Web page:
In March 2010, President Obama signed into law the Patient Protection and Affordable Care Act and the Health Care and Education Reconciliation Act of 2010 (together referred to as the Affordable Care Act) that make health insurance coverage more affordable for individuals, families, and the owners of small businesses. The Affordable Care Act is one aspect of a broader movement toward a reformed behavioral health system. For the behavioral health field, "health reform" includes MHPAEA, Olmstead1 and early periodic screening, diagnosis, and treatment (EPSDT)2 issues, integration with the broader health system, and increased use of health information technology (HIT). More specific efforts are also important to the reform of the behavioral health system, such as the National HIV/AIDS Strategy, the Tribal Law and Order Act, and the National Action Alliance for Suicide Prevention.
These developments present SAMHSA with the challenge of managing and responding in an environment of rapid, dramatic change. Health reform also presents opportunities to make a positive impact on health and behavioral health systems, services, and payer sources. Through this Strategic Initiative, SAMHSA will work to include persons in need of services for mental and substance use disorders; their family members; and the practitioners and providers who serve them in all aspects of health reform.
The Affordable Care Act reforms insurance markets to make them more competitive. It protects consumers' rights by prohibiting such practices as excluding people from coverage due to preexisting conditions, placing annual or lifetime caps on coverage, banning rescission of coverage, and establishing basic minimum benefit packages. The Affordable Care Act addresses the reality that racial and ethnic minority populations are disproportionately uninsured, face systemic barriers to health care services, and experience worse health outcomes. The Affordable Care Act also includes prevention, early intervention, and treatment of mental and substance use disorders as an integral part of improving and maintaining overall health. When fully implemented, the Affordable Care Act will provide access to coverage for an estimated 32 million Americans who are now uninsured. It will ensure that mental health and substance use services for newly covered individuals are provided at parity, consistent with the MHPAEA passed in 2008. For more information on SAMHSA's role in health reform see SAMHSA's Leading Change: A Plan for SAMHSA's Roles and Actions 2011 – 2014.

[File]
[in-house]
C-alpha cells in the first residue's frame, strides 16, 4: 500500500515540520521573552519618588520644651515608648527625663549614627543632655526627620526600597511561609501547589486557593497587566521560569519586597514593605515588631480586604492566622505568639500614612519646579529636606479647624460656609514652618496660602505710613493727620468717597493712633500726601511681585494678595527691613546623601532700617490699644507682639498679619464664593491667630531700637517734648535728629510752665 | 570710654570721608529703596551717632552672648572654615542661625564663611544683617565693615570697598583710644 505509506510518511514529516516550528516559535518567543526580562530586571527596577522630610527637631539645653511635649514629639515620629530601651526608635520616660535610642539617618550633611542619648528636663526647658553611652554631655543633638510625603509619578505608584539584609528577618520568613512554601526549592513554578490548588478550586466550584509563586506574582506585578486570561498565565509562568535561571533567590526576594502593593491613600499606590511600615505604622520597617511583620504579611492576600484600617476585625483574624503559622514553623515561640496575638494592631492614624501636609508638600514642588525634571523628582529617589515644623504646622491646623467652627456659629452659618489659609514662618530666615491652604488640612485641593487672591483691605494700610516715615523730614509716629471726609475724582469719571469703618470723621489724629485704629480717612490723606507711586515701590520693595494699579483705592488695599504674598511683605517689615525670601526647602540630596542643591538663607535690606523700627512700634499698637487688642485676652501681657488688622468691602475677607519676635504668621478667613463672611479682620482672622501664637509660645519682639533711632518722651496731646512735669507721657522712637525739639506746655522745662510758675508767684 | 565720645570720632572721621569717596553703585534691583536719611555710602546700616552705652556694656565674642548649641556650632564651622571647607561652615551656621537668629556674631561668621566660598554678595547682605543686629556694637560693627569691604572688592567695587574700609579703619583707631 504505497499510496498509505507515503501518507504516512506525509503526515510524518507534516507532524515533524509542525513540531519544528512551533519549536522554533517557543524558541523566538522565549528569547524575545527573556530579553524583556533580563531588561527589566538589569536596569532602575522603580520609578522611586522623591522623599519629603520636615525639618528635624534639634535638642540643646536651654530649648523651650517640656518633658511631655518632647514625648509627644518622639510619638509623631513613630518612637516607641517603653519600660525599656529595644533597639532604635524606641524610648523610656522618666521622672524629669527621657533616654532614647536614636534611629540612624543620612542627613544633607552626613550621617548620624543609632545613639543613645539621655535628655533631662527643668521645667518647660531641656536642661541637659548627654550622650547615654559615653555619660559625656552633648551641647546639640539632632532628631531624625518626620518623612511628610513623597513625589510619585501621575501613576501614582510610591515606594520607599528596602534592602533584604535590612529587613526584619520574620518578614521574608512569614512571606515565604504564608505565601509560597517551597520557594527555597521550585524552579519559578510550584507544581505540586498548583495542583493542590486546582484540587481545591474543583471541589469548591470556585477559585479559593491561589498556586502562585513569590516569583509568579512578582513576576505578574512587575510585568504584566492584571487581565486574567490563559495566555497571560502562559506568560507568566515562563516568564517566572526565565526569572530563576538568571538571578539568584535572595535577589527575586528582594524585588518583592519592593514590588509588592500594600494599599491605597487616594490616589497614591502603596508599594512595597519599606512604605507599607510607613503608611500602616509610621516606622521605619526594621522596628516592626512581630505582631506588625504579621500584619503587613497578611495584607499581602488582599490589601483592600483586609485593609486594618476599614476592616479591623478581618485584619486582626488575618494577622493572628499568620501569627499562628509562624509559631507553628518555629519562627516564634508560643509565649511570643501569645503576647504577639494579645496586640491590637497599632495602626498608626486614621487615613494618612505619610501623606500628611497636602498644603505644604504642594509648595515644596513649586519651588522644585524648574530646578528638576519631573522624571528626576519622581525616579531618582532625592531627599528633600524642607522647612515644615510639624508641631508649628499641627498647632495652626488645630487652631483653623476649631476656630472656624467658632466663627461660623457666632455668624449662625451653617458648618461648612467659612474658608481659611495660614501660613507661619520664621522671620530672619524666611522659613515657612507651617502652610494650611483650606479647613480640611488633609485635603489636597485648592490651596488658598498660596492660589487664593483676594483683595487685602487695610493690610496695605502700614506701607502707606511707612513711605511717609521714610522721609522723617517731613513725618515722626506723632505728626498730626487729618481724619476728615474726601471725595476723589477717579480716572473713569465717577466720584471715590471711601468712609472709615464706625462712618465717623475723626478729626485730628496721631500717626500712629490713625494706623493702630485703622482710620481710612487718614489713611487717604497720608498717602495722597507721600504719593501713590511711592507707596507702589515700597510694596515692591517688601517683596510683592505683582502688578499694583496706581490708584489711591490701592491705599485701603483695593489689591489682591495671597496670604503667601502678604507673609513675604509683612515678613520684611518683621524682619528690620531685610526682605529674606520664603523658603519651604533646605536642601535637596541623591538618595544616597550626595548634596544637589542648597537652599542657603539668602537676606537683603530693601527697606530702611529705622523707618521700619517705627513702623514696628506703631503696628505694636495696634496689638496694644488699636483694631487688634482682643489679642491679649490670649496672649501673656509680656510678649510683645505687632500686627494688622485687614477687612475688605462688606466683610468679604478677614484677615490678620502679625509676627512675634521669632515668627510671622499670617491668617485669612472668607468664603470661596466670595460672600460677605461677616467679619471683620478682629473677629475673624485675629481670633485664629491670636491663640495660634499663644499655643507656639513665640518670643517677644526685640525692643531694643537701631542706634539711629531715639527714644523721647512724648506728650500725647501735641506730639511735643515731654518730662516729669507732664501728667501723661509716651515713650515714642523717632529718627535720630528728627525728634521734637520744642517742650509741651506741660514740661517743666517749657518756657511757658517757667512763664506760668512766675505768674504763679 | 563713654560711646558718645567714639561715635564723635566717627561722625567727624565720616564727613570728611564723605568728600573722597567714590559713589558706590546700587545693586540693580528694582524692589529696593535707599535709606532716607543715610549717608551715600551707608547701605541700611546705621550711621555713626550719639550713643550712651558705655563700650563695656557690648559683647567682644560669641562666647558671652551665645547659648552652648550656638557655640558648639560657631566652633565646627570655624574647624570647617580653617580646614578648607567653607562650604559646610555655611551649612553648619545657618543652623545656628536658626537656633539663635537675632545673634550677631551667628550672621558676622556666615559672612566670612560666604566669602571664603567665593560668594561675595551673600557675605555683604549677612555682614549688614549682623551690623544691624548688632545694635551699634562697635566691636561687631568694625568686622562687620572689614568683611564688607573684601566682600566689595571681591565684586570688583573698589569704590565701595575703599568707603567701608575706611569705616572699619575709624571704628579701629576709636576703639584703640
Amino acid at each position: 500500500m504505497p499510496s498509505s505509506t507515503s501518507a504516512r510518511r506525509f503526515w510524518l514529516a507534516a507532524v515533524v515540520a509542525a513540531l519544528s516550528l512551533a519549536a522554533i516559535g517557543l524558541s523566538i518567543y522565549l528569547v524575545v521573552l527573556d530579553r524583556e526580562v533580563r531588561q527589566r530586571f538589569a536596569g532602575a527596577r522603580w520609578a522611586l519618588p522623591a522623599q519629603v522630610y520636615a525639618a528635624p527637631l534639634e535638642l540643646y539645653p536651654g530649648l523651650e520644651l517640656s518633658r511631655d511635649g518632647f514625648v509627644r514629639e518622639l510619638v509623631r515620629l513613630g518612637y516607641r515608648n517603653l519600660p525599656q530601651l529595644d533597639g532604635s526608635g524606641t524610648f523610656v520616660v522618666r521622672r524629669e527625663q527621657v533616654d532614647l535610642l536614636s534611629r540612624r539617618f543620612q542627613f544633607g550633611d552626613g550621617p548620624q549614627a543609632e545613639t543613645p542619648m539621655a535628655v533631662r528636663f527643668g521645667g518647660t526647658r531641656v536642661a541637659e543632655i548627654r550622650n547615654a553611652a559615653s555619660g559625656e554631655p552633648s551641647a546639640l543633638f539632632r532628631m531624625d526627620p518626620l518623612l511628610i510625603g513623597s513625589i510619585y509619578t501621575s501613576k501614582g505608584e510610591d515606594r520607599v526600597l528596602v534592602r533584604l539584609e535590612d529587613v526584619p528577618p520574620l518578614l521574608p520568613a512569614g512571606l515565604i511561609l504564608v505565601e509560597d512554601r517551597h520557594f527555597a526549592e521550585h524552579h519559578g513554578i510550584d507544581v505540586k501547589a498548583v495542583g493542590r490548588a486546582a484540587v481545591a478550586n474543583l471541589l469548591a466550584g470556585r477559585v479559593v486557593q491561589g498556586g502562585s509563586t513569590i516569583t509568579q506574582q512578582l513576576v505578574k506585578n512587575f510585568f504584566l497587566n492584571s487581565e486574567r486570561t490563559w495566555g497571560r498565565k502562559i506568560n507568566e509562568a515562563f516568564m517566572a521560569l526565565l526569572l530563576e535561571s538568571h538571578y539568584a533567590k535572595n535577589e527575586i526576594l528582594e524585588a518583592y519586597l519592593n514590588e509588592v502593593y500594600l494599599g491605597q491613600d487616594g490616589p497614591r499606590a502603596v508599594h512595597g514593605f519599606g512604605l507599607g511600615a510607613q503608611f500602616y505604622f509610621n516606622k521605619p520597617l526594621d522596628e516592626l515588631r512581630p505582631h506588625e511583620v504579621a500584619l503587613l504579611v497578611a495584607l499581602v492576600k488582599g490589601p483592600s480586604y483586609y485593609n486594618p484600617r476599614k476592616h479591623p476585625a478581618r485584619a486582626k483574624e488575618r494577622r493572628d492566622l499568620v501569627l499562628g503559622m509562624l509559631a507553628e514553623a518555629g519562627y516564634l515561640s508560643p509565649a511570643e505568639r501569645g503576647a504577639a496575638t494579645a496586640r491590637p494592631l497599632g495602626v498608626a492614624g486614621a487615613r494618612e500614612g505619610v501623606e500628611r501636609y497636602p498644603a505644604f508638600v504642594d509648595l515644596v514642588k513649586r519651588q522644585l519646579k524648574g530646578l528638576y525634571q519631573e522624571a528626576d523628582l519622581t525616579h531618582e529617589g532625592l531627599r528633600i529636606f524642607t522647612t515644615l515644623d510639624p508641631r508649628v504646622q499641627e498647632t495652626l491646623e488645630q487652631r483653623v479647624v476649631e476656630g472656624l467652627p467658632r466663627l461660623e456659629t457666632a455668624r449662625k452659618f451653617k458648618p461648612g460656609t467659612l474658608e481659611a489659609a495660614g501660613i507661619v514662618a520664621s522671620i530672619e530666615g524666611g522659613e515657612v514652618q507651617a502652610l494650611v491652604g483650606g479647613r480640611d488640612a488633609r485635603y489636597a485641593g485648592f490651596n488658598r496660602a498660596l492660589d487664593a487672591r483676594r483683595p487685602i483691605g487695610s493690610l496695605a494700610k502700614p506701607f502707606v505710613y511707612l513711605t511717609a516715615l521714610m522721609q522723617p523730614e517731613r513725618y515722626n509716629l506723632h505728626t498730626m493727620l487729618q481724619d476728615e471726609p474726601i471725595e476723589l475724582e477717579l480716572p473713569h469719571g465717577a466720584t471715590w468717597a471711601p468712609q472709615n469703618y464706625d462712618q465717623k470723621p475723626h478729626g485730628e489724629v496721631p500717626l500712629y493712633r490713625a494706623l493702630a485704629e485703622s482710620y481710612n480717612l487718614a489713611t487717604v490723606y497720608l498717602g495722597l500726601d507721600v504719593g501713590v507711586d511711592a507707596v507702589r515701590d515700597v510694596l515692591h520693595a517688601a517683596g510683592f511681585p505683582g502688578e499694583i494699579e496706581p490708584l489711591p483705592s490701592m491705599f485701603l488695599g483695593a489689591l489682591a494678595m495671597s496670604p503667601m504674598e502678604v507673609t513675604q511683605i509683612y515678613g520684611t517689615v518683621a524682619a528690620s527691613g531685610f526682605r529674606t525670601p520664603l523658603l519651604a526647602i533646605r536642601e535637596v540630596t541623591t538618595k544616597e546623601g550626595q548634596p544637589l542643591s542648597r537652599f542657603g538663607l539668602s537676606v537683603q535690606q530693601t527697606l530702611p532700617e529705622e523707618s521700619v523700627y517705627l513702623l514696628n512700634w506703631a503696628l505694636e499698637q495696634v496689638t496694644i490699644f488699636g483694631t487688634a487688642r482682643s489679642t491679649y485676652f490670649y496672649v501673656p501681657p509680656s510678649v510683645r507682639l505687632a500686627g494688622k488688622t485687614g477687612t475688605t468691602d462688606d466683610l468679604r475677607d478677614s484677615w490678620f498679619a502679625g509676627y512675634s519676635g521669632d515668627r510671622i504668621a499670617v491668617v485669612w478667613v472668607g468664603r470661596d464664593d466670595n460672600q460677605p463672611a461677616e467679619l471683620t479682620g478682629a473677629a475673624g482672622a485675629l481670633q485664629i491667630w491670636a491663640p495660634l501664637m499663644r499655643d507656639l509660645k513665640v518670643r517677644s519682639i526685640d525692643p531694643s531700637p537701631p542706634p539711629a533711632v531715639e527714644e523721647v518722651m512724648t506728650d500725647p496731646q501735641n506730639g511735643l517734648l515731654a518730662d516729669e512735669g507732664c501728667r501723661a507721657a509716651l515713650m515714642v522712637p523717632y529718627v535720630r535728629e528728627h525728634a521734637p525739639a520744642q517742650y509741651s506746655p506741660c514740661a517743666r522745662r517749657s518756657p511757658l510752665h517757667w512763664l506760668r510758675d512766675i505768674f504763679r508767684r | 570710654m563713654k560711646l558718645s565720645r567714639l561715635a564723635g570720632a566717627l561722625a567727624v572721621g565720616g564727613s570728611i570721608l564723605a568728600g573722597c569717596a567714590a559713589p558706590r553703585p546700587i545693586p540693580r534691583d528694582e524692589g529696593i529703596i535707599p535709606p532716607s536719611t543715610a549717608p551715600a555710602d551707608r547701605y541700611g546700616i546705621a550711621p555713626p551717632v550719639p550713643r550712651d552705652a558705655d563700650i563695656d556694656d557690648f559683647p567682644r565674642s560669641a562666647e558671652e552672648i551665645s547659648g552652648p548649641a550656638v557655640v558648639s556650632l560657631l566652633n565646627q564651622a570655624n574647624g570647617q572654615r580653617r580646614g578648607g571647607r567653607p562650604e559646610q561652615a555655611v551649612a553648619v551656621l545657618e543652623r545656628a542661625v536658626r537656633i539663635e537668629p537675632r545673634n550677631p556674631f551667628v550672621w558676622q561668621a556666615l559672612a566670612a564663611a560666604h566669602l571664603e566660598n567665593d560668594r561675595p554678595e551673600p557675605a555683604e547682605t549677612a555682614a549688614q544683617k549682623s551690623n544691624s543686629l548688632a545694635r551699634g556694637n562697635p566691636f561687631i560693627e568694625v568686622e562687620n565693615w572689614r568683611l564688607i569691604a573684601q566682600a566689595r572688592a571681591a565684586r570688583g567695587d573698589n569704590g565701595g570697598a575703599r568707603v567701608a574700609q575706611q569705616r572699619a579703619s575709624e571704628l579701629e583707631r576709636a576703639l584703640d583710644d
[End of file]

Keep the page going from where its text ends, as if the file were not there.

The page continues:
Last updated: 03/30/2011
Learn more about the Federal Parity Law and how it relates to you by reading our "Understanding the Federal Parity Law" Fact Sheet.
Research on California showed that treated patients reduce medical costs by 26%, and reduce ER visits by 36% when compared to a control group.Source: Cost Offset of Treatment Services